May 16, 2010

My Spanish upbringing

I grew up in Rancho Palos Verdes, a suburb of as El Pueblo de Nuestra Señora la Reina de los Angeles de Porciúncula (Los Angeles). As a child, I dressed as a bandito for Halloween, broke a piñata full of candy, visited California's missions, and took a trip or two to Tijuana. My elementary schools included Montemalaga and Soleado.

I think we studied California and the missions in 4th or 5th grade. I know we studied Latin America in 6th grade. Among my classroom projects were a travel brochure for Panama City and the Tenochtitlán Times, a one-sheet "newspaper" about Cortés's conquest of Mexico. (I'll have to see if I can find it. I'm afraid I took a pro-conquistador point of view and probably stereotyped the Indians.)

I took four years of Spanish in junior high and high school and earned the outstanding achievement award in the subject. (I should've earned the junior-high award too, but I was robbed.) I ate tacos and enchiladas at home and occasionally had Mexican meals at the local Red Onion. I think my parents hired Latino crews to do large-scale cutting and trimming on our yards.

As I recall, I don't recall anyone's complaining that we were learning too much about brown-skins. But that was in 1960s California, not 2010s Arizona (the racist state). I guess things have changed.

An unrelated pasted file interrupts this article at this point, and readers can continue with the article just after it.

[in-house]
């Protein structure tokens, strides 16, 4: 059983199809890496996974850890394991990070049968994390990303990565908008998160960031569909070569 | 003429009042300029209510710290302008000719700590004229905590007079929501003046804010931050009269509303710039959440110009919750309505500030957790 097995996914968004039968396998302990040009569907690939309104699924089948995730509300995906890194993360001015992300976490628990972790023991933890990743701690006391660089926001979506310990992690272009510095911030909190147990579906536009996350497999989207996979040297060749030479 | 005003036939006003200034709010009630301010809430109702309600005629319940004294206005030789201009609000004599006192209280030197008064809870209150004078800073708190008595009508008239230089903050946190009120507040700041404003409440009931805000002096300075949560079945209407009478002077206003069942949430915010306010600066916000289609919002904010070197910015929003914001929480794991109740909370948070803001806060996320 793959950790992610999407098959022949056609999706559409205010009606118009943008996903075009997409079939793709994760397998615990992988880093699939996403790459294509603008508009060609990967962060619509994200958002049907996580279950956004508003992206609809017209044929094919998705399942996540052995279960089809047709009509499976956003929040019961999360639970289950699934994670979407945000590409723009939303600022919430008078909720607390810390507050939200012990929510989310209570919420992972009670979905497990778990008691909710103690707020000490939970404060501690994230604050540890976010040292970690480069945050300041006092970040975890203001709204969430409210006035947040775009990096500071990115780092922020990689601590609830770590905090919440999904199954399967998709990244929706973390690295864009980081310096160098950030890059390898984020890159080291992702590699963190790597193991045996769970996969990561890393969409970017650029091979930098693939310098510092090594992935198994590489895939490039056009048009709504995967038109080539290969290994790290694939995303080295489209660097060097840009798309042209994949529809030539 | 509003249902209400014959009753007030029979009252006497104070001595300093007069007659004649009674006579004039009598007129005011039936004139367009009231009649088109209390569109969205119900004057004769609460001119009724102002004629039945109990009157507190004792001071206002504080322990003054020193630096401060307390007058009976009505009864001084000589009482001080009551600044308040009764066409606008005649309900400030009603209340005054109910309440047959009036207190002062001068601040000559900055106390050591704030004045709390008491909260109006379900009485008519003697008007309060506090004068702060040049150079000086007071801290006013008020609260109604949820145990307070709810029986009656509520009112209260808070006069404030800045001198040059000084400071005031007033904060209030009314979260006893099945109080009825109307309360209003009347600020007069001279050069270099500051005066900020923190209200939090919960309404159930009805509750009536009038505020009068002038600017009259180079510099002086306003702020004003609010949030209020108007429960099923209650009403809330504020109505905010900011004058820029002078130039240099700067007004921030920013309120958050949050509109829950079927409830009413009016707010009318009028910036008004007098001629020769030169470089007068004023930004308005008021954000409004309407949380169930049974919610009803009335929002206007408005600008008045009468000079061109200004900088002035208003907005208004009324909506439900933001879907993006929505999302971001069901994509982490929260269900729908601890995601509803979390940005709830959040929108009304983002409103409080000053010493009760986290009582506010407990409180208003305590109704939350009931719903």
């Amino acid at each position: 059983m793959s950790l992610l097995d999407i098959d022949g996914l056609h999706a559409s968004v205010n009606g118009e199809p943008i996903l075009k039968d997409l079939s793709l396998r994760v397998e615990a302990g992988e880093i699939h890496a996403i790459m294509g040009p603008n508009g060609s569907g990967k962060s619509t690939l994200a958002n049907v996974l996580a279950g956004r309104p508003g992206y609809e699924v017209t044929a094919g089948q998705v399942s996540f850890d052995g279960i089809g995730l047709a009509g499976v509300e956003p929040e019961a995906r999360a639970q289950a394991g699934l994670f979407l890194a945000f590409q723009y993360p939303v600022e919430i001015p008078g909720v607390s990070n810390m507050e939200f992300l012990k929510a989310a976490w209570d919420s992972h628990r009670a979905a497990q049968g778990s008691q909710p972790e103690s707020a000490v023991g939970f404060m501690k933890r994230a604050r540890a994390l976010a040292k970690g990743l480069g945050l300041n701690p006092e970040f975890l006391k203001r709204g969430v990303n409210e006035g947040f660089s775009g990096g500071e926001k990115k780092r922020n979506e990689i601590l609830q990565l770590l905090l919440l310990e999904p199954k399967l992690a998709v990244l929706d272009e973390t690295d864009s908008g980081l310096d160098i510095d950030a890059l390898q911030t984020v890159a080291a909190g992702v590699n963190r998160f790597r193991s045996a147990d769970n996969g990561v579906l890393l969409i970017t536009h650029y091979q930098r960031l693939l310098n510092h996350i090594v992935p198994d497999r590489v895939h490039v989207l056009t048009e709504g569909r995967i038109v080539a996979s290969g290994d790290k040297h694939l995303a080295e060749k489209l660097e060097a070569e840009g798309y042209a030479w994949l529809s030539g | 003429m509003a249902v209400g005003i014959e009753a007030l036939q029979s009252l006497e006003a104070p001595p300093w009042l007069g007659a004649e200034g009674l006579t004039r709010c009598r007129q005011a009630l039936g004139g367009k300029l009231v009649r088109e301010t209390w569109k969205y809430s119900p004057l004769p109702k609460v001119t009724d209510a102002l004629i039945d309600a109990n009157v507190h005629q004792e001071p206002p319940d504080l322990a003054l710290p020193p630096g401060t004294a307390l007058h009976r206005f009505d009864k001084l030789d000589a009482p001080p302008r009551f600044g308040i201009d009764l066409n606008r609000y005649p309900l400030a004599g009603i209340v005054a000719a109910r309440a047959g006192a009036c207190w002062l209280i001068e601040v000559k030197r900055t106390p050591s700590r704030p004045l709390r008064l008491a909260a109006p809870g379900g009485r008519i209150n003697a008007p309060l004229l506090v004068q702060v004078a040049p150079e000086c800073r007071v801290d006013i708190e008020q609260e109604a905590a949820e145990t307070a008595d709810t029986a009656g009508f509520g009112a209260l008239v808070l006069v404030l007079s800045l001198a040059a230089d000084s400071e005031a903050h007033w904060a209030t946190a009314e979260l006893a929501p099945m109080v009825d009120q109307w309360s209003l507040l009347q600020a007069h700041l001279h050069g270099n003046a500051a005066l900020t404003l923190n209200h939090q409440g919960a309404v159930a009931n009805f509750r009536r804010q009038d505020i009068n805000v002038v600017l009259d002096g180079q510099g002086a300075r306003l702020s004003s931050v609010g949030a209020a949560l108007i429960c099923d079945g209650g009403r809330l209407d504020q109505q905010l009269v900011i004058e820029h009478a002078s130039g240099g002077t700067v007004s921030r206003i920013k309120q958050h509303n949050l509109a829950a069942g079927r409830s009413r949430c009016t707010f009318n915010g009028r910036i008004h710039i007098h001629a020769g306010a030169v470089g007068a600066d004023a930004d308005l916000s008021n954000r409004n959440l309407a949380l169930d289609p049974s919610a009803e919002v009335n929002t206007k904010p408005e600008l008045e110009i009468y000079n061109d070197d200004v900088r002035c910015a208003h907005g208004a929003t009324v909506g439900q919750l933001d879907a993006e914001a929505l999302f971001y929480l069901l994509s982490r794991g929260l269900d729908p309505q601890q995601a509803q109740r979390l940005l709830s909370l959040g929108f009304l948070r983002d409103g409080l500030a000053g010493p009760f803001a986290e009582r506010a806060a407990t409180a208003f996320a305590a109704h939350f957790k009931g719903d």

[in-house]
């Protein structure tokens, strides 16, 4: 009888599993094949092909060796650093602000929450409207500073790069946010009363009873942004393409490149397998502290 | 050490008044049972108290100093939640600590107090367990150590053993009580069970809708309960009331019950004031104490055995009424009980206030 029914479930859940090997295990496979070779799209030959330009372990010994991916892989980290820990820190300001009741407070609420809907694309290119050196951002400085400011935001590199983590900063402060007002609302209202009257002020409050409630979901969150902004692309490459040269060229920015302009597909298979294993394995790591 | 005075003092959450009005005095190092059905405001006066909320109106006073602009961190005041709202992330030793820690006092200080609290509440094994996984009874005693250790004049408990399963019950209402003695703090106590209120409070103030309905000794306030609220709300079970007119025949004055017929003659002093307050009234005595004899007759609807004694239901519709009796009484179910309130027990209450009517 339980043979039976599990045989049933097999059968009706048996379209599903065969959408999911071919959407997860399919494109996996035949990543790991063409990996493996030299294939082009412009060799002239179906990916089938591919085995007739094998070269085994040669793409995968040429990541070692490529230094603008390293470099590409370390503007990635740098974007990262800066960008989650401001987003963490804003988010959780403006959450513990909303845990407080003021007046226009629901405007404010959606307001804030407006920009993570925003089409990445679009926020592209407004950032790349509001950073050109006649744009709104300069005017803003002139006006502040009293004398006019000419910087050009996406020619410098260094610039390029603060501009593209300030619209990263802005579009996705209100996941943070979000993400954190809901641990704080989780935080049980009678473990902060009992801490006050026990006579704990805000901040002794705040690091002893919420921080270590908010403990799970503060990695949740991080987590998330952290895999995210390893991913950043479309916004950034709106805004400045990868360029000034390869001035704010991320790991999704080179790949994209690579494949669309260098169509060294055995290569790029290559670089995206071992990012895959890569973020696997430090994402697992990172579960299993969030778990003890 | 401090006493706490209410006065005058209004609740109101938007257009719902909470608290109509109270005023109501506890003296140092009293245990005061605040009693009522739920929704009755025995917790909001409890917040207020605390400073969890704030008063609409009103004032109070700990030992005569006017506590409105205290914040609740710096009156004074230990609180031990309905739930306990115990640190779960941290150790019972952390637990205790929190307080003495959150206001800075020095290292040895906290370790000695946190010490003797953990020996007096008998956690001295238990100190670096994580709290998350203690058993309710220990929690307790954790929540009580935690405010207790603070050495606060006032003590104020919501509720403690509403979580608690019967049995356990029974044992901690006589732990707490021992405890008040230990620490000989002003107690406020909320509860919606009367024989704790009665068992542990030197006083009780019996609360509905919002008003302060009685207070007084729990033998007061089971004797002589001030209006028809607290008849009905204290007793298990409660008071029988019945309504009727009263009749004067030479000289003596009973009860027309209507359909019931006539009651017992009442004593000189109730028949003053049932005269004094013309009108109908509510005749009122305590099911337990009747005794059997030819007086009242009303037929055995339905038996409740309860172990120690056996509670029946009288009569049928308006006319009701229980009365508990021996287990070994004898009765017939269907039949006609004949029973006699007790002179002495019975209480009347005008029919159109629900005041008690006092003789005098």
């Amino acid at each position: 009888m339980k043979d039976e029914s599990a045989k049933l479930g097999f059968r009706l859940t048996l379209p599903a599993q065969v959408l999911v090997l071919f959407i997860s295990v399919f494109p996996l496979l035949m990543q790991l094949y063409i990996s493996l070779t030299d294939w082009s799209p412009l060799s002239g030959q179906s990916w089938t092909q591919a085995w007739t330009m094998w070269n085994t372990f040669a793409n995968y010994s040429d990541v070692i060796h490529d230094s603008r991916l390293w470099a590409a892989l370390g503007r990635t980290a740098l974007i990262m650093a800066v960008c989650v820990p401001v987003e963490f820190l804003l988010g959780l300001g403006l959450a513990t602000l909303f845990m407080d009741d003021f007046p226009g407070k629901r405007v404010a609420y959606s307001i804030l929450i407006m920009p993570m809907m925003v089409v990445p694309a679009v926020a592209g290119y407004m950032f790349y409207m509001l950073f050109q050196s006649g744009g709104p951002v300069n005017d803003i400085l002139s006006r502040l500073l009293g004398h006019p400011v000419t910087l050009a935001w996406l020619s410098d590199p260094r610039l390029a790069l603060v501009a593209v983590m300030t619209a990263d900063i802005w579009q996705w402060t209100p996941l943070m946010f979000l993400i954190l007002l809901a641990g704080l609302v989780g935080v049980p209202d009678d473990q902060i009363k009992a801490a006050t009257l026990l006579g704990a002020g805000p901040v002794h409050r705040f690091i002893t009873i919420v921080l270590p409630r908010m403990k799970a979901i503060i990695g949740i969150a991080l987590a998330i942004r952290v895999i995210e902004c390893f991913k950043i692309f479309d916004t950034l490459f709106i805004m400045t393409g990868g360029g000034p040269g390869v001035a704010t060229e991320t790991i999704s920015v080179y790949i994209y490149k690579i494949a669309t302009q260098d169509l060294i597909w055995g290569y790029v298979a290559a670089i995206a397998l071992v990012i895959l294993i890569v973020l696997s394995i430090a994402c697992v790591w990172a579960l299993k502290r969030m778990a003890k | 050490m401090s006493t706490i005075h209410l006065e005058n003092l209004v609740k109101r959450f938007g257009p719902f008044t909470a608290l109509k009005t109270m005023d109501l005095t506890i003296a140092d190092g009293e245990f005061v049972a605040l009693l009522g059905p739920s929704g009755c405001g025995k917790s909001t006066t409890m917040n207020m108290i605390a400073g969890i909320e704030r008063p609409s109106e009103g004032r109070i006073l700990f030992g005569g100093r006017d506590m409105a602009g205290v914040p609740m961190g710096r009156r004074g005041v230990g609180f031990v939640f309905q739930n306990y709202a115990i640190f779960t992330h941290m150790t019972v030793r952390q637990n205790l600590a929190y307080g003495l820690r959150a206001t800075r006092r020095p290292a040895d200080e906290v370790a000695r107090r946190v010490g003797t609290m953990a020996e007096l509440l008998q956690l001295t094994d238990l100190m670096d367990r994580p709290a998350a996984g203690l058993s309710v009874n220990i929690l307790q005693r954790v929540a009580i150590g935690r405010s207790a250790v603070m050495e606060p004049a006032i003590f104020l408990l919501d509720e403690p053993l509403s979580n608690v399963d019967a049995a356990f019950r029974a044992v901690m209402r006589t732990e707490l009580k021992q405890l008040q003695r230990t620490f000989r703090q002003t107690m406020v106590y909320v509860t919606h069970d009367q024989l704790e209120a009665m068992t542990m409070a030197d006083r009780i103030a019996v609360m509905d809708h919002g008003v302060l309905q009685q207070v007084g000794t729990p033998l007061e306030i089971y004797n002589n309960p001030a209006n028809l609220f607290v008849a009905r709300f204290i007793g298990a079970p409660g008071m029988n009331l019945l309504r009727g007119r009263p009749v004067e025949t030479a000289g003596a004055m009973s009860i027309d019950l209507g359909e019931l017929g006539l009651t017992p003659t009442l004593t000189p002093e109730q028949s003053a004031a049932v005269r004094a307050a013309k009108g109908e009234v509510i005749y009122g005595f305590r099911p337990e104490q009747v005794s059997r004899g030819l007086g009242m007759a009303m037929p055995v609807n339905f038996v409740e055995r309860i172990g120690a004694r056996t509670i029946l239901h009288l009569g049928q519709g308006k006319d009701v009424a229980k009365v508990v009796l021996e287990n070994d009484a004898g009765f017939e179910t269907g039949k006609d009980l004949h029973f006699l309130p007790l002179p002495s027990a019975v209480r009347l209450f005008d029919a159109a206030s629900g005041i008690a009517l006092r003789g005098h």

The situation today

Now I live in Culver City between Sepulveda, Centinela, La Tijera, and La Cienega Boulevards. A nearby church has a statue of Junipero Serra, who seems to be the patron saint of Southern California. At the nearby mall, most people seem to be non-white; the population may be 25% white, 25% black, 25% Latino, and 25% Asian and other. My brother married a Latina, so my in-laws and nephews are Hispanic (though I don't think the nephews realize it).

So how were the Pilgrims 3,000 miles away more relevant to my upbringing than Latino studies? Answer: They weren't. They weren't the first Euro-Americans; the Spaniards who colonized California, the Southwest, and Florida in the 1500s were. As I wrote in a previous posting, the first non-Native children born in America were Latinos. Pretty much the first everything was Latino: a blend of Spanish and Indian cultures.

No doubt California's cultural pattern is repeated throughout the Southwest. So why the hell is Arizona so worried about Latino studies in one city, Tucson? Is this really that big a threat to the white dominance of the country?

The conservatives who passed Arizona's ethnic studies law are acting like scared (white) rabbits. It's pathetic that they think they can stem the demographic tide that'll make the US non-white in a few decades. Grow up, you whiny babies. America is becoming more multicultural by the day and you can't stop it.

You'll have to start putting the brown-skins in concentration camps, as you did with the Indians. And even that won't work. The non-racist majority who elected Barack Obama will thwart the racist minority who wants to ban Spanish, ethnic studies, and Latinos illegal immigrants. America's youth is increasingly openminded and tolerant and they'll determine our future.

In short, you lose, racists. Get over your prejudices and start appreciating multicultural America. Grab a burrito, pop in a DVD of Ugly Betty, and enjoy.

For more on the subject, see Send Minorities "Back Where They Came From"? and Native Lit Class Threatens Arizona.

Below:  St. Jerome School, a Spanish-style church building with a statue of Junipero Serra in front.

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